The more we get to know our patients, the more we share in their joys and sorrows. Today a young, adventurous grandmother arrived needing “the best help you've got, Doc.” The patient had struggled with plantar fasciitis, through treatment with non-steroidal anti-inflammatory drugs, heel cups and well-cushioned shoes, only to find out she was no better. To top things off, the “Great Raft Trip” with her grandson was coming up in one week and, according to the grandmother, “I'm going there with him and going through the Grand Canyon if it kills me.” So faced with this challenge, JRH proceeded to his two-pronged attack: (1) inject the heel with triamcinolone and lidocaine, and (2) fashion posterior splints to be worn at night. Two weeks later, the patient relayed her joy and her sorrow: the trip was fabulous and during the adventure she was pain free, but the plantar fasciitis had now returned.
JTL, perhaps not unlike other physicians, often looks forward to sharing the pleasurable (and sometimes painful) experiences associated with being a family physician when he arrives back home with his family each evening. Recently, while driving in the car with his wife and three daughters, JTL discussed with his wife just a few details about the infant he had delivered the previous night. Unbeknownst to him, JTL's eldest daughter, eight years of age, had been intently listening to the details of the somewhat prolonged second stage of labor. During a pause in the conversation, Annie flatly stated, “I don't like pushing. I want to adopt.” After an attempt to allay her anxieties about pushing, JTL vowed to be more cautious about having similar discussions in the presence of his children.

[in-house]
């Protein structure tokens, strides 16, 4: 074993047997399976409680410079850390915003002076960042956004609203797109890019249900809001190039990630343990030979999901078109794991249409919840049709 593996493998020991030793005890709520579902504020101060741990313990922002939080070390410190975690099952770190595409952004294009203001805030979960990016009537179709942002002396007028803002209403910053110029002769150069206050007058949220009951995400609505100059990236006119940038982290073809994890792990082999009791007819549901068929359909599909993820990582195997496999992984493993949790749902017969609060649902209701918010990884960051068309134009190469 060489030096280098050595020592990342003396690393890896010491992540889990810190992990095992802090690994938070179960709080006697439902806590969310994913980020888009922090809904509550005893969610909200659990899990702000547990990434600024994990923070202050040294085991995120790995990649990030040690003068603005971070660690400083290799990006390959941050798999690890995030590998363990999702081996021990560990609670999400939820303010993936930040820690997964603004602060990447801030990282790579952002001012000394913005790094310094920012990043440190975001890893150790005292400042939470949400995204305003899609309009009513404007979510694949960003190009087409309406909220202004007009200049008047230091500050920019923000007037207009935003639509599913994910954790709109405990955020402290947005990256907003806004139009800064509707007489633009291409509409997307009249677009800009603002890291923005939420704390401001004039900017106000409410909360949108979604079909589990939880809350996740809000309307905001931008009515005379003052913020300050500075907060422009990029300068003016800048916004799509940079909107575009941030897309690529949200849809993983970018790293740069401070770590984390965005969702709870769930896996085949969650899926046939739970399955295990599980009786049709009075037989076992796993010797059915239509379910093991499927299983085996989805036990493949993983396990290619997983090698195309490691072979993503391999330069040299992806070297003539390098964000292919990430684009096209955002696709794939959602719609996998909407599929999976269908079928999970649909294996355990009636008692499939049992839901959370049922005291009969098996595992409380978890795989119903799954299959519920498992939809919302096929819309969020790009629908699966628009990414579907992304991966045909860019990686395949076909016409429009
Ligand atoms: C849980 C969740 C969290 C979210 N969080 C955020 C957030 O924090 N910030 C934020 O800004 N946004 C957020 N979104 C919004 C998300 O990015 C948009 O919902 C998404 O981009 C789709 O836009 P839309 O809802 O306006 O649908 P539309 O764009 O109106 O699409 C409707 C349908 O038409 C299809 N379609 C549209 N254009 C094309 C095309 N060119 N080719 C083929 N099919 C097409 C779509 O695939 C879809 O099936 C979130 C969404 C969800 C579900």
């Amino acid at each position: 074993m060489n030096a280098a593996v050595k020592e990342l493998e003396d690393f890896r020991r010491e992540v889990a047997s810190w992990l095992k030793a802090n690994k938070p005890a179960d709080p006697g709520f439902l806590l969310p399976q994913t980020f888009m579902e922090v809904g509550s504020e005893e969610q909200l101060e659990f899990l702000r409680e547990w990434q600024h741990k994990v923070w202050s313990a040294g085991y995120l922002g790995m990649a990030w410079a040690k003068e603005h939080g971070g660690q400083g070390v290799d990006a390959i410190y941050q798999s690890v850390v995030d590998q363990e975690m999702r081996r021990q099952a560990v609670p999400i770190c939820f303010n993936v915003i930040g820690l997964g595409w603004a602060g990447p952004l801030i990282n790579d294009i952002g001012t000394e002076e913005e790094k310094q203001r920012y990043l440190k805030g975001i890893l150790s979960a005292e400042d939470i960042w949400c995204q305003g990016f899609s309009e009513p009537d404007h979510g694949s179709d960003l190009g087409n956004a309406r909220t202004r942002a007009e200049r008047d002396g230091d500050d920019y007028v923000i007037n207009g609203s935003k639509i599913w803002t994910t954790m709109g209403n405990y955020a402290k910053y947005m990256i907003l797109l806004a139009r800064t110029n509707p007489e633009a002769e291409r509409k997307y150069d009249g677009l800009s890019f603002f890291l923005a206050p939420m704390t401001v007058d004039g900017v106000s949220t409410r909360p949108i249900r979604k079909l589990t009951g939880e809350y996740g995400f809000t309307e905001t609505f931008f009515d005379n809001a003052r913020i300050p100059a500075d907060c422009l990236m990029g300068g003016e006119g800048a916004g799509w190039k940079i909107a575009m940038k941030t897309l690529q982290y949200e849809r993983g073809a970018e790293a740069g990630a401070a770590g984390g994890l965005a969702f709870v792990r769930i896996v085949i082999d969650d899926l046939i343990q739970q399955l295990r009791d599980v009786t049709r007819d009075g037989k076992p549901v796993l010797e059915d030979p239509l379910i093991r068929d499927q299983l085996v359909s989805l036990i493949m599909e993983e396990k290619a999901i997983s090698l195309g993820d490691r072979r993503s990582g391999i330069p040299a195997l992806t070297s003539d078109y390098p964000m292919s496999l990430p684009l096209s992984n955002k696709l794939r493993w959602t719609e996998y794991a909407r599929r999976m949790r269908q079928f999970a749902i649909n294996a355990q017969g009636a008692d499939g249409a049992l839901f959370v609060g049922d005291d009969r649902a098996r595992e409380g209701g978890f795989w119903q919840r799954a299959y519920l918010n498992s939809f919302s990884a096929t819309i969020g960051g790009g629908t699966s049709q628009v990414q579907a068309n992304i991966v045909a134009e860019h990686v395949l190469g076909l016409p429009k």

Family medicine is distinctive in its care of patients of all ages and all different life stages—“womb to tomb,” as our physicians often say. CAG experienced this range during his recent weekend on call. While working with two patients in labor and awaiting the birth of two infants, CAG also spoke repeatedly on the telephone with the wife of a hospice patient with terminal lung cancer, arranging narcotics for pain control. He then admitted a febrile neonate to the hospital, followed by the admission of an 84-year-old woman with dementia and a broken hip. He made and took telephone calls with a 39-year-old mother of three who had been diagnosed the day before with intraductal carcinoma of the breast and who was depressed and grieving. CAG found himself rejoicing with and reassuring new parents about their children, helping a spouse prepare for the possible loss of a loved one, caring for an elderly patient with dementia and encouraging a mother to prepare for a fight against breast cancer. CAG was thankful for his training as a family physician, knowing that no other specialty would have prepared him to meet the needs of such a wide range of patients.
Copyright © 1999 by the American Academy of Family Physicians.